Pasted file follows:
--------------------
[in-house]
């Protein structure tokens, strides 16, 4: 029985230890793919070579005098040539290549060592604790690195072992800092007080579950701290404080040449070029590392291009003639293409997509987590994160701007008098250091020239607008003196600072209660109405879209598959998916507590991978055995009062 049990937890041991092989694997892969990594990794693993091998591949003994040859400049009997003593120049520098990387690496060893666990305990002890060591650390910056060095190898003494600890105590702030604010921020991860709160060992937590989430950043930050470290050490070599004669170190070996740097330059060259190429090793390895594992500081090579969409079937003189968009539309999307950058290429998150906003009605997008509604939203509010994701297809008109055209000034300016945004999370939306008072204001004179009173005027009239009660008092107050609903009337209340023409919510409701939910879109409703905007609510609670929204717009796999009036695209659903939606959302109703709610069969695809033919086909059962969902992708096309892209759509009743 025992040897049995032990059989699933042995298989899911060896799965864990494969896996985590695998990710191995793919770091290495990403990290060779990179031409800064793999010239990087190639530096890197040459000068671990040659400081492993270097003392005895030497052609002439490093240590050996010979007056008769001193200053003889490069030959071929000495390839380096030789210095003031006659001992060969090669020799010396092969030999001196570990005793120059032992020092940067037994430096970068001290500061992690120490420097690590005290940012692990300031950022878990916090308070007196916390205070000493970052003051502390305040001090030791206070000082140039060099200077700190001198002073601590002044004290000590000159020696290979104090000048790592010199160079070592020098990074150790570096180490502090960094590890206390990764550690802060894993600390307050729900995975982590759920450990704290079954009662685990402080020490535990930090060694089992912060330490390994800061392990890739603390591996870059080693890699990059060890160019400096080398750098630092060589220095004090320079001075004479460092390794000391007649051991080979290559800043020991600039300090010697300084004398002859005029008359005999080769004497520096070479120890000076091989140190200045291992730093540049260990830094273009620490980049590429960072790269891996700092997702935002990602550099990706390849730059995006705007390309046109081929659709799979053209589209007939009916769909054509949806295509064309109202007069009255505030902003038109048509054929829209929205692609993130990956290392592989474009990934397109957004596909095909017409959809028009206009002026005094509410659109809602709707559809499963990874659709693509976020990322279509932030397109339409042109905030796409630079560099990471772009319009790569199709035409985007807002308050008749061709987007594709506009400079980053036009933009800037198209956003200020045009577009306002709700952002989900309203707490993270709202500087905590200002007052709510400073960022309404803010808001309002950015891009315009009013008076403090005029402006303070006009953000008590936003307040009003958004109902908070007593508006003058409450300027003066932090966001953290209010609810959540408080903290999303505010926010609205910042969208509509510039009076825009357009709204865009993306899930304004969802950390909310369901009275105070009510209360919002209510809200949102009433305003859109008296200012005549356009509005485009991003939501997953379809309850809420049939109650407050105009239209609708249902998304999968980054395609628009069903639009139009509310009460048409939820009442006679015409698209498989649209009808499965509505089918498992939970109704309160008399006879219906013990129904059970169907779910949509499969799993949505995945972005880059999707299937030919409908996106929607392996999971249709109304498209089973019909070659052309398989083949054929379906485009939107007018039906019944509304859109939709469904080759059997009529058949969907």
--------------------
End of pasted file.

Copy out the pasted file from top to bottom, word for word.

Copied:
[in-house]
């Protein structure tokens, strides 16, 4: 029985230890793919070579005098040539290549060592604790690195072992800092007080579950701290404080040449070029590392291009003639293409997509987590994160701007008098250091020239607008003196600072209660109405879209598959998916507590991978055995009062 049990937890041991092989694997892969990594990794693993091998591949003994040859400049009997003593120049520098990387690496060893666990305990002890060591650390910056060095190898003494600890105590702030604010921020991860709160060992937590989430950043930050470290050490070599004669170190070996740097330059060259190429090793390895594992500081090579969409079937003189968009539309999307950058290429998150906003009605997008509604939203509010994701297809008109055209000034300016945004999370939306008072204001004179009173005027009239009660008092107050609903009337209340023409919510409701939910879109409703905007609510609670929204717009796999009036695209659903939606959302109703709610069969695809033919086909059962969902992708096309892209759509009743 025992040897049995032990059989699933042995298989899911060896799965864990494969896996985590695998990710191995793919770091290495990403990290060779990179031409800064793999010239990087190639530096890197040459000068671990040659400081492993270097003392005895030497052609002439490093240590050996010979007056008769001193200053003889490069030959071929000495390839380096030789210095003031006659001992060969090669020799010396092969030999001196570990005793120059032992020092940067037994430096970068001290500061992690120490420097690590005290940012692990300031950022878990916090308070007196916390205070000493970052003051502390305040001090030791206070000082140039060099200077700190001198002073601590002044004290000590000159020696290979104090000048790592010199160079070592020098990074150790570096180490502090960094590890206390990764550690802060894993600390307050729900995975982590759920450990704290079954009662685990402080020490535990930090060694089992912060330490390994800061392990890739603390591996870059080693890699990059060890160019400096080398750098630092060589220095004090320079001075004479460092390794000391007649051991080979290559800043020991600039300090010697300084004398002859005029008359005999080769004497520096070479120890000076091989140190200045291992730093540049260990830094273009620490980049590429960072790269891996700092997702935002990602550099990706390849730059995006705007390309046109081929659709799979053209589209007939009916769909054509949806295509064309109202007069009255505030902003038109048509054929829209929205692609993130990956290392592989474009990934397109957004596909095909017409959809028009206009002026005094509410659109809602709707559809499963990874659709693509976020990322279509932030397109339409042109905030796409630079560099990471772009319009790569199709035409985007807002308050008749061709987007594709506009400079980053036009933009800037198209956003200020045009577009306002709700952002989900309203707490993270709202500087905590200002007052709510400073960022309404803010808001309002950015891009315009009013008076403090005029402006303070006009953000008590936003307040009003958004109902908070007593508006003058409450300027003066932090966001953290209010609810959540408080903290999303505010926010609205910042969208509509510039009076825009357009709204865009993306899930304004969802950390909310369901009275105070009510209360919002209510809200949102009433305003859109008296200012005549356009509005485009991003939501997953379809309850809420049939109650407050105009239209609708249902998304999968980054395609628009069903639009139009509310009460048409939820009442006679015409698209498989649209009808499965509505089918498992939970109704309160008399006879219906013990129904059970169907779910949509499969799993949505995945972005880059999707299937030919409908996106929607392996999971249709109304498209089973019909070659052309398989083949054929379906485009939107007018039906019944509304859109939709469904080759059997009529058949969907």